*  How will the name sound spoken over the telephone?

*  Can people pronounce and spell it easily?

*  Will people be able to find it easily in telephone directories?

*  Will it work as an internet domain name?

*  Does it have any unfortunate connotations or hidden meanings that may distract or upset people?

*  If you plan to trade internationally, does your name translate well in other languages, especially those of your key markets?

*  How does the name relate to your chosen market?

*  Does it limit you? Is it likely to date?

*  What does it say about your business image?

What your name says about you

Question is:How big do you want people to think you are?’

Certain names could automatically position you as small, e.g. Willesden Data Services. This might be useful if you want to convey a sense of being  local to cusotmers that can deal with customers on a more personal level.  It may not work if you plan to expand over a wider area, nationally or globally.

Adding a word like ‘International’ may imply size and give your business stature – although if you don’t work internationally, you could be giving false impressions about your business and attract customers that you’re potentially not able – or prepared - to work with.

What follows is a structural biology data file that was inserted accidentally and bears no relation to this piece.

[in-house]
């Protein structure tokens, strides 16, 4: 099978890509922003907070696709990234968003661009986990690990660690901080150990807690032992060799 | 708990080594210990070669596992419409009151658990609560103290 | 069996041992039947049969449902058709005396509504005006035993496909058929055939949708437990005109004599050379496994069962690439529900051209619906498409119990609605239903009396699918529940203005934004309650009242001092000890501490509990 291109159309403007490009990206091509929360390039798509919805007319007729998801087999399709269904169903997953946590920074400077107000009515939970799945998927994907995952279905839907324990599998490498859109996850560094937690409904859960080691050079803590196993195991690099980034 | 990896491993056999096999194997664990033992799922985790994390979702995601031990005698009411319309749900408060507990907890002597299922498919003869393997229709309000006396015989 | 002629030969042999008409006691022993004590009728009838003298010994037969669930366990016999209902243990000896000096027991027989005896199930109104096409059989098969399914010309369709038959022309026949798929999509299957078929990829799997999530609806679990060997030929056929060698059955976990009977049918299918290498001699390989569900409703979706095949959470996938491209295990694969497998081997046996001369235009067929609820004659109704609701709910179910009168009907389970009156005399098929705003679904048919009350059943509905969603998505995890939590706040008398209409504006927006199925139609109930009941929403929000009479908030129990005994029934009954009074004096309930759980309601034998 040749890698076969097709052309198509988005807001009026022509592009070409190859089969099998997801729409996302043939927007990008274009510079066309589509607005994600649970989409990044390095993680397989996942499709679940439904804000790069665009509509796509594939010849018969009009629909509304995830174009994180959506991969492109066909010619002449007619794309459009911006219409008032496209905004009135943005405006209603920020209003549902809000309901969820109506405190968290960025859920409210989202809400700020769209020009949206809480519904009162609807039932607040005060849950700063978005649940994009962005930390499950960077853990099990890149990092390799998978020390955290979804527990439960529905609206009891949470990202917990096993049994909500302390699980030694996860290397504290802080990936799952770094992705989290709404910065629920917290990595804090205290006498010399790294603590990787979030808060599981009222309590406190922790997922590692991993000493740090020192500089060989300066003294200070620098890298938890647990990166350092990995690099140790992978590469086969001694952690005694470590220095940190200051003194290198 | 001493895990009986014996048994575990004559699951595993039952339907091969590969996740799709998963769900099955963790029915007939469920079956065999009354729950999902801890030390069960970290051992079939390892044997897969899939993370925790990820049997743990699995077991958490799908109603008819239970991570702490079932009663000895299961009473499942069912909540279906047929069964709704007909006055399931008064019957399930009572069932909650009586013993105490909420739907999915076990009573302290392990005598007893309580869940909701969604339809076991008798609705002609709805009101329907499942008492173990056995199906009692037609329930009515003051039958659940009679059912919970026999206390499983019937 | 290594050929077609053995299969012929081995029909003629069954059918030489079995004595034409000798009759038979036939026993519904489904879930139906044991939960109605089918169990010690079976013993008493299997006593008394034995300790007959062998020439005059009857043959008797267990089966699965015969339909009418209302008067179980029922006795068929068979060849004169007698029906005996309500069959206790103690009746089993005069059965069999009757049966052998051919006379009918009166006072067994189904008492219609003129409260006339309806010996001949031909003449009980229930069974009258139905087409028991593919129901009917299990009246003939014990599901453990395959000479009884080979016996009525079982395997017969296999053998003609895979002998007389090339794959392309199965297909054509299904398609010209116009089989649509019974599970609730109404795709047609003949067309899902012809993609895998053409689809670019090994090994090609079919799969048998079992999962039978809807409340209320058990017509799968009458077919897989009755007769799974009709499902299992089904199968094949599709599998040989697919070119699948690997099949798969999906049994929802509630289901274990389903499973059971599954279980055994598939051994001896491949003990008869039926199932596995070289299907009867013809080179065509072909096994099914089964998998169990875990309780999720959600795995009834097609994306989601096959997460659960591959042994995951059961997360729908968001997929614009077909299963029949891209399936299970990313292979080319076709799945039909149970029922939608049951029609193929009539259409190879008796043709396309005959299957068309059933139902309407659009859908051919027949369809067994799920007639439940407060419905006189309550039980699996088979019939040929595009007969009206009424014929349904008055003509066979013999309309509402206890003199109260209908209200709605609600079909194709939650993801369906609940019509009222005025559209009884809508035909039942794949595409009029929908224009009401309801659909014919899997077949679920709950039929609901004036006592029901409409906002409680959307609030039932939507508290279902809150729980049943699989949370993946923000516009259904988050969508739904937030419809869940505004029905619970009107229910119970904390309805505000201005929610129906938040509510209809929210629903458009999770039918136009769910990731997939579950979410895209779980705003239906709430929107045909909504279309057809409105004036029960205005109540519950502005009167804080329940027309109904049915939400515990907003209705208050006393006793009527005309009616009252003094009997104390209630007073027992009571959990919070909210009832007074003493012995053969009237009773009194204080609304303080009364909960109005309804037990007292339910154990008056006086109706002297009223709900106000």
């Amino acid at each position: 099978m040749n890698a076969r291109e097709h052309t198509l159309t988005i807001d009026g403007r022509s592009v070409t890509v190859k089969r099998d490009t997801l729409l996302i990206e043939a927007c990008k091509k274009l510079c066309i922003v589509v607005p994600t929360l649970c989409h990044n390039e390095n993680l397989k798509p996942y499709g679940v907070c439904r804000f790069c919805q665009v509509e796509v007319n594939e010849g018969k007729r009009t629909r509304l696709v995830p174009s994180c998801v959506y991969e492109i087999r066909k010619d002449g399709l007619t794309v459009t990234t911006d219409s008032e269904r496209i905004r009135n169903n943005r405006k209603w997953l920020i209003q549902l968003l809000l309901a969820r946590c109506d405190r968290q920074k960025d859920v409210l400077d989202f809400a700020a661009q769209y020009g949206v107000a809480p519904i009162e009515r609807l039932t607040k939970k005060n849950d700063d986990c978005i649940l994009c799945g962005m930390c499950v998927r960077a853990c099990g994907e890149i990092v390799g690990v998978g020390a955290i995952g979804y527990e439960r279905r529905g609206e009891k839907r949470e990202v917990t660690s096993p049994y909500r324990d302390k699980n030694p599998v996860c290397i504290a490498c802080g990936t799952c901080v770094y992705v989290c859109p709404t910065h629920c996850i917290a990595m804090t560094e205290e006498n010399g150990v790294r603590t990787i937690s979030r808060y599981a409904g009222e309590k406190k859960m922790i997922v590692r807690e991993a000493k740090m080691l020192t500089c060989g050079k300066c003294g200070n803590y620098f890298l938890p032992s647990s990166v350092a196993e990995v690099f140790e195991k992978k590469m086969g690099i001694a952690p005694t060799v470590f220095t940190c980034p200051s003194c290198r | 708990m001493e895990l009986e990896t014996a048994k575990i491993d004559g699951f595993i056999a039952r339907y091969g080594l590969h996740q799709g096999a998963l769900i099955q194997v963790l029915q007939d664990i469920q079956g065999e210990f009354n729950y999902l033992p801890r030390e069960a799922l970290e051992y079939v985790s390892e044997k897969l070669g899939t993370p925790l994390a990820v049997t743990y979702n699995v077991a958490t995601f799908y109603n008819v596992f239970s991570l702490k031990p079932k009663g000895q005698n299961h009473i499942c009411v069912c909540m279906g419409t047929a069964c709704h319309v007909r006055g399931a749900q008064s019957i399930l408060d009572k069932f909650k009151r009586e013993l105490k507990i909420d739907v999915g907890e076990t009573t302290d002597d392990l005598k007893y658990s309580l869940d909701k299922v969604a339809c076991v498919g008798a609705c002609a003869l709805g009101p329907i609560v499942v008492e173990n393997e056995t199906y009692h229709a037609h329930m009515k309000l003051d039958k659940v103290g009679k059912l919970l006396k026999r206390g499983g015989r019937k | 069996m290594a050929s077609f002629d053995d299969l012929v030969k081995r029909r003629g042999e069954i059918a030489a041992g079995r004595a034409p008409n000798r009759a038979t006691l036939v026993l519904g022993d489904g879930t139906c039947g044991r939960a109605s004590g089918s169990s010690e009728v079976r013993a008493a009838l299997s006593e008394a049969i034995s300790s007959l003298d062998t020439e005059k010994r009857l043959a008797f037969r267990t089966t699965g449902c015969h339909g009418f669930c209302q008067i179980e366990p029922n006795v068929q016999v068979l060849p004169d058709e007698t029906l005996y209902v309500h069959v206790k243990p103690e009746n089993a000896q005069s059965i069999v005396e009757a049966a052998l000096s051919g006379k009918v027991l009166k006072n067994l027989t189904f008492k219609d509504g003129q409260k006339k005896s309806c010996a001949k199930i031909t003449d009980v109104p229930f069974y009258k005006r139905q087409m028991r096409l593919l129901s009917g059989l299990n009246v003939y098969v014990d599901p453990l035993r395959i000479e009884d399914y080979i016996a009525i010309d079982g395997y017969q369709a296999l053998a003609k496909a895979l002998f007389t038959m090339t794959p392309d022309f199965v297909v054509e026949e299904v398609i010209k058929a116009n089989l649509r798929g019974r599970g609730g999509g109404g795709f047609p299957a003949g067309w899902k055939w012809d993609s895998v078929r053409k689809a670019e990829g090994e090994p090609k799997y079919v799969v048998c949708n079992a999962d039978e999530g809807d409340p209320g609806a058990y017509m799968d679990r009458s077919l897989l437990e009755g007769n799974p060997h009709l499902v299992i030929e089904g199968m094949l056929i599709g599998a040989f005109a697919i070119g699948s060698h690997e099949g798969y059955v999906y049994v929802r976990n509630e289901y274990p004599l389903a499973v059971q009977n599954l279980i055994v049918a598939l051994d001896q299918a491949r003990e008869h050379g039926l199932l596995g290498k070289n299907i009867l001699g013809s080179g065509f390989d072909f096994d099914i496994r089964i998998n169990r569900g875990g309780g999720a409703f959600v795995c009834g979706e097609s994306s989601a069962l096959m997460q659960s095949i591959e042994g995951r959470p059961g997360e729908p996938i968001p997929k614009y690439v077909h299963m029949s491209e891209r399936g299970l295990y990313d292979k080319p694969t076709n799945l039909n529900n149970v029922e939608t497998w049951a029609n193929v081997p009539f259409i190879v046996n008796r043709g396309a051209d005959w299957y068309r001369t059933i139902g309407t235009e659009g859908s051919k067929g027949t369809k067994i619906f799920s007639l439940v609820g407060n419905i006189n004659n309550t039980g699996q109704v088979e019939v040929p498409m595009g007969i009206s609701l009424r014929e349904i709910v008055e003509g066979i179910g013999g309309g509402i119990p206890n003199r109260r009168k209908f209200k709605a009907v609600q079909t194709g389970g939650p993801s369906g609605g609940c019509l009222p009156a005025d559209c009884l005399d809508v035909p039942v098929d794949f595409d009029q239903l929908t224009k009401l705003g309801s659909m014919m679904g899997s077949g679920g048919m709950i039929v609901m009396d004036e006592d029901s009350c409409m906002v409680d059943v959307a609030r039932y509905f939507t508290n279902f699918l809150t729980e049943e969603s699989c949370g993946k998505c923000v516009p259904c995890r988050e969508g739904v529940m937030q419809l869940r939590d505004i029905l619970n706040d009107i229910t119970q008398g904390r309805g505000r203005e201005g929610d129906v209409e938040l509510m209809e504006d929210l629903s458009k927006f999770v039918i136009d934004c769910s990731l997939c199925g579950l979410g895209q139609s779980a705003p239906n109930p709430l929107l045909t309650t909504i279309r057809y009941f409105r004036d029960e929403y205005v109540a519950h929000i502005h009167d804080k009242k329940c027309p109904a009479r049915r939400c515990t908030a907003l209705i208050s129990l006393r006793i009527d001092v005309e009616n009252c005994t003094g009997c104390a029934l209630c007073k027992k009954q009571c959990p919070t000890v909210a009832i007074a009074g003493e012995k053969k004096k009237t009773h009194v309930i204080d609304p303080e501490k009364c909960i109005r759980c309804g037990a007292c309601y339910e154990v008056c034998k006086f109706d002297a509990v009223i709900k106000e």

Your image and branding

A well-chosen name contributes to the positive image of the company or business it belongs to.

Names that are pleasant, memorable or even quirky could work well. But a good name isn’t enough on its own; it must be supported by smart, consistent branding and promotion.

It is worth consulting a graphic designer to help you develop a brand identity for your business.  Lots of companies online offer logo design services, which include the logo design, colour scheme, taglines, motto, and any other aspects such as cartoon characters to be associated with the brand (eg Ronald McDonald or the guy pulling his hair out from   This will give your business a logo and a consistent look that you can apply to everything from your business premises to your website and stationery.